In this particular study the role of cervical spinal injury (CSI) on the artificial muscle morphology due to CSI and its effect within six months of the trauma, was examined. Magnetic resonance (MR) images of the arm were taken right after the patients were diagnosed to be medically and clinically stable. This was six weeks following the injury, and eleven and twenty four weeks after the cervical spinal injury. This was done in order to evaluate the average muscle cross sectional area (CSA). Apart from this, an MR image of nine individuals (control group) who had not experienced any injury or trauma was also taken twice at two separate points. The second MR image was taken eighteen weeks after the first one for the control group. From this study, it became evident that the control group showed no alteration in any of the variable despite the time lapse. There were various changes marked in the patients however. There was a differential atrophy of, P=0.0001, in the muscle of the wrist. In the case of the brachia and brachial, muscle of the anterior bicep the cross sectional area of the muscle declined by twenty-four and twelve percents respectively. Due to this it was found in the muscle specific atrophy, that the ratio of the average CSA of muscle coracobrachialis to muscle brachia, muscle brachia to brachial, and muscle brachiallis to muscle brachia decreased (P=0.0001). The average cross sectional area and muscle tone of the posterior muscles, Namely long head, lateral heads and medial head also decreases by sixteen, fourteen and sixteen percentage respectively(P less than or equal to 0.0045). However, no differential atrophy was evident in these muscles. Thus the ratio of the cross sectional muscular are remained unaltered. Among the patients, the average of the CSA of the atrophied muscle was forty five to eighty percentage of that found in the normal healthy control group of individuals. It was also noted that the flexion/extension movement of arms of the muscles around the joint varied from zero to 80% in comparison to that of individuals in the control group. There was also decline marked the muscle tone of patients following a spinal injury in comparison to that of normal healthy bodied individuals. It can be concluded from this study that there is loss of the contractile protein in the early stages right after the cervical spinal injury, and this differs in the various areas of the skeletal muscle. The mechanism for this decline of CRA of the muscle did not emerge very clearly. It was however very clear that and the progress of muscular imbalance as well as the declining muscle mass in the early stages contributed to the loss of potential for force. As a result of loss of muscle, mass there is consequential loss of strength and the patient is bound to experience fatigue and weakness following a cervical spinal injury. Further studied scan be done to find out how this loss of muscle mass following a trauma can be avoided and how the loss of muscle mass can be regained in a manner that doesn’t compromise on the health of the patient. The effects of increase in muscle mass in comparison to when there was a decline can be studied. It was found from the above study that many times a cervical injury patient may experience varying degrees of loss of sensation, coordination as well as paralysis (depending on the severity of the injury). Due to this the patient is not able to user move his/her limbs as he/she used to before the injury. This lack of movement (unused of muscle) may also contribute to loss of muscle mass and strength.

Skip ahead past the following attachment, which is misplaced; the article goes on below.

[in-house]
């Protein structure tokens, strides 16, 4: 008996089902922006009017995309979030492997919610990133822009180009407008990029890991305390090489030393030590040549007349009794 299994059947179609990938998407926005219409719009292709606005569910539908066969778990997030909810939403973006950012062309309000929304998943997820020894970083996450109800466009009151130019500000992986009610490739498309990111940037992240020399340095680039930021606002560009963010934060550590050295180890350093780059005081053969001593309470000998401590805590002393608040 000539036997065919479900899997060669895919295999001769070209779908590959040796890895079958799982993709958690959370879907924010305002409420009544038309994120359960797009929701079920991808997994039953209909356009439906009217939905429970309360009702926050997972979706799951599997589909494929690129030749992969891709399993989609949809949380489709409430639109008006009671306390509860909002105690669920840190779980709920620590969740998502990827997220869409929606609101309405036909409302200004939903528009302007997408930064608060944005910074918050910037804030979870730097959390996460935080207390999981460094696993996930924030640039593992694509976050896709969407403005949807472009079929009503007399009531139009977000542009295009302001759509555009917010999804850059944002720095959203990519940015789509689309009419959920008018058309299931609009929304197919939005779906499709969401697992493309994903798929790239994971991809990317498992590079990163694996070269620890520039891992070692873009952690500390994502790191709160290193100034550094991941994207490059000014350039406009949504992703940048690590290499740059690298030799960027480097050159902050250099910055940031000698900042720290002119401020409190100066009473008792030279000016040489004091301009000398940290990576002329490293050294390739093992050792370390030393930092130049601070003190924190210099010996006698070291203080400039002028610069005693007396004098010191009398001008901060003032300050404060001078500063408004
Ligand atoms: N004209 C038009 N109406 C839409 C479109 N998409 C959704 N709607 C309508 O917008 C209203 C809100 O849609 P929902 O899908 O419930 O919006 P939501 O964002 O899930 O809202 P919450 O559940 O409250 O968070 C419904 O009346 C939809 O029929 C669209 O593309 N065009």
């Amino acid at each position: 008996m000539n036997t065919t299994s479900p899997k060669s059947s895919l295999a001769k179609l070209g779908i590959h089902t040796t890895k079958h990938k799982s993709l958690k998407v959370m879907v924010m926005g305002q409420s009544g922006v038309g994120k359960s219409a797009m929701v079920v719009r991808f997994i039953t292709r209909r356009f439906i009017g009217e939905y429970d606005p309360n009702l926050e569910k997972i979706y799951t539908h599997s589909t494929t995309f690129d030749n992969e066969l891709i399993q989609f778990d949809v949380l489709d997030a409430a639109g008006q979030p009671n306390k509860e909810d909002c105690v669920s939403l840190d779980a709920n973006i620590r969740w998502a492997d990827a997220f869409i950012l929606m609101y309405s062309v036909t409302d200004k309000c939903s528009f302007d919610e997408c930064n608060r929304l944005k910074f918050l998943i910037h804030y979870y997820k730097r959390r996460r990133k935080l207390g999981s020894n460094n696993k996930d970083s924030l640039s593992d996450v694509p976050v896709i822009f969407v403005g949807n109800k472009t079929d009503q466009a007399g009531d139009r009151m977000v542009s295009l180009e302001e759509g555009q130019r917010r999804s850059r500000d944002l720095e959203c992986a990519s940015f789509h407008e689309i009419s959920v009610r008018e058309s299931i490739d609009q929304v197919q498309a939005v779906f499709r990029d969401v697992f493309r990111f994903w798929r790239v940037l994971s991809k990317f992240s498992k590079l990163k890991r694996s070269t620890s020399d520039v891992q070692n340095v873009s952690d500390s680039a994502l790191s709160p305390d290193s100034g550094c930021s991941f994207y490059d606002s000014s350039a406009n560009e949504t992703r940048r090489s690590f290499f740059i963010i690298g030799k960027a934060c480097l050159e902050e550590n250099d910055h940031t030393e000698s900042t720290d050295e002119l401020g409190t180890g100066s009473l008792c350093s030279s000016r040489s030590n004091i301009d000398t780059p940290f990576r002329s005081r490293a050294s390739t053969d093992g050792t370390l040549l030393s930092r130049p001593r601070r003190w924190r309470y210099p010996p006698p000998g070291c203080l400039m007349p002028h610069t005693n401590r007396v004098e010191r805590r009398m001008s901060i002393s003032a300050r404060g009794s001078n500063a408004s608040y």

There are various ethical considerations that should be taken into account while conducting studies involving human subject and even in the case of animal models.There are various fundamental principles to be followed in researches and studies involving animal and human subjects. In medical and clinical researches the welfare of the human subject including his/her dignity, privacy, life and health are the most vital considerations for the physician or the medical researcher. In any research, which involves human subjects the generally accepted principles of science, must be abided by meticulously. These in turn must be based on rigorous study and thorough knowledge of scientific literature, relevant information from authentic sources, and a well-equipped laboratory. The human subject must provide an informed consent for participating in the experiment. In the case of individuals who are incapable of giving consent, the consent of an adult or proxy member of the immediate family member can be provided. In the experimental procedure where human subjects are utilized, the performance and design must be lucidly laid out an experimental protocol. This must be examined by a group of experts in this field.